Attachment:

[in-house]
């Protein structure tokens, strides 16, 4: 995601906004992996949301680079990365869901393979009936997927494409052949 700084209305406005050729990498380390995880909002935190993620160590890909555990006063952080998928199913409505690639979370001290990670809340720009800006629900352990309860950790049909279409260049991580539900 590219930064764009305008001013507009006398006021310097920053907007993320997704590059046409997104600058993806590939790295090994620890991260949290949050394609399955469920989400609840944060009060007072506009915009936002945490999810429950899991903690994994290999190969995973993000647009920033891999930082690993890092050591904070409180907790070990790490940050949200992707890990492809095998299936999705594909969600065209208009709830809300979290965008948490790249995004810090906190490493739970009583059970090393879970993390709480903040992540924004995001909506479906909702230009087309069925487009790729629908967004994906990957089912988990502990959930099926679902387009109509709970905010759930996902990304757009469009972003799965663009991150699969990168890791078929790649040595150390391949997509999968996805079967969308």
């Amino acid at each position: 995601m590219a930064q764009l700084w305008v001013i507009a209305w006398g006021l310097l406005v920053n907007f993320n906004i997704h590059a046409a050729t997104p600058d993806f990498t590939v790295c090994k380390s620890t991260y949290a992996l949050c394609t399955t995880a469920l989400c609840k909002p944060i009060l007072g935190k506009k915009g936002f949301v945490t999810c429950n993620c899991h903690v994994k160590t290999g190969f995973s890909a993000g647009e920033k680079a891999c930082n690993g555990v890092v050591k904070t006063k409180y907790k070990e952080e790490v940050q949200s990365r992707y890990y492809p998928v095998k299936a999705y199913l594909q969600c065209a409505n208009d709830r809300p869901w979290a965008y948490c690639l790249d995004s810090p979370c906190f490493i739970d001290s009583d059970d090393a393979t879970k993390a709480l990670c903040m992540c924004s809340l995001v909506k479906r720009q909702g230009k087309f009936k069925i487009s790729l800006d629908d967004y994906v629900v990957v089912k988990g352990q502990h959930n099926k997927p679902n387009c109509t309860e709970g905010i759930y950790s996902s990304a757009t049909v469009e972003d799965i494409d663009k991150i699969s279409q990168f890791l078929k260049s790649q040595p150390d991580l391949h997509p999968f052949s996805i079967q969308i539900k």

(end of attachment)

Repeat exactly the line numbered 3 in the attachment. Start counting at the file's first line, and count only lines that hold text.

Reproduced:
């Amino acid at each position: 995601m590219a930064q764009l700084w305008v001013i507009a209305w006398g006021l310097l406005v920053n907007f993320n906004i997704h590059a046409a050729t997104p600058d993806f990498t590939v790295c090994k380390s620890t991260y949290a992996l949050c394609t399955t995880a469920l989400c609840k909002p944060i009060l007072g935190k506009k915009g936002f949301v945490t999810c429950n993620c899991h903690v994994k160590t290999g190969f995973s890909a993000g647009e920033k680079a891999c930082n690993g555990v890092v050591k904070t006063k409180y907790k070990e952080e790490v940050q949200s990365r992707y890990y492809p998928v095998k299936a999705y199913l594909q969600c065209a409505n208009d709830r809300p869901w979290a965008y948490c690639l790249d995004s810090p979370c906190f490493i739970d001290s009583d059970d090393a393979t879970k993390a709480l990670c903040m992540c924004s809340l995001v909506k479906r720009q909702g230009k087309f009936k069925i487009s790729l800006d629908d967004y994906v629900v990957v089912k988990g352990q502990h959930n099926k997927p679902n387009c109509t309860e709970g905010i759930y950790s996902s990304a757009t049909v469009e972003d799965i494409d663009k991150i699969s279409q990168f890791l078929k260049s790649q040595p150390d991580l391949h997509p999968f052949s996805i079967q969308i539900k």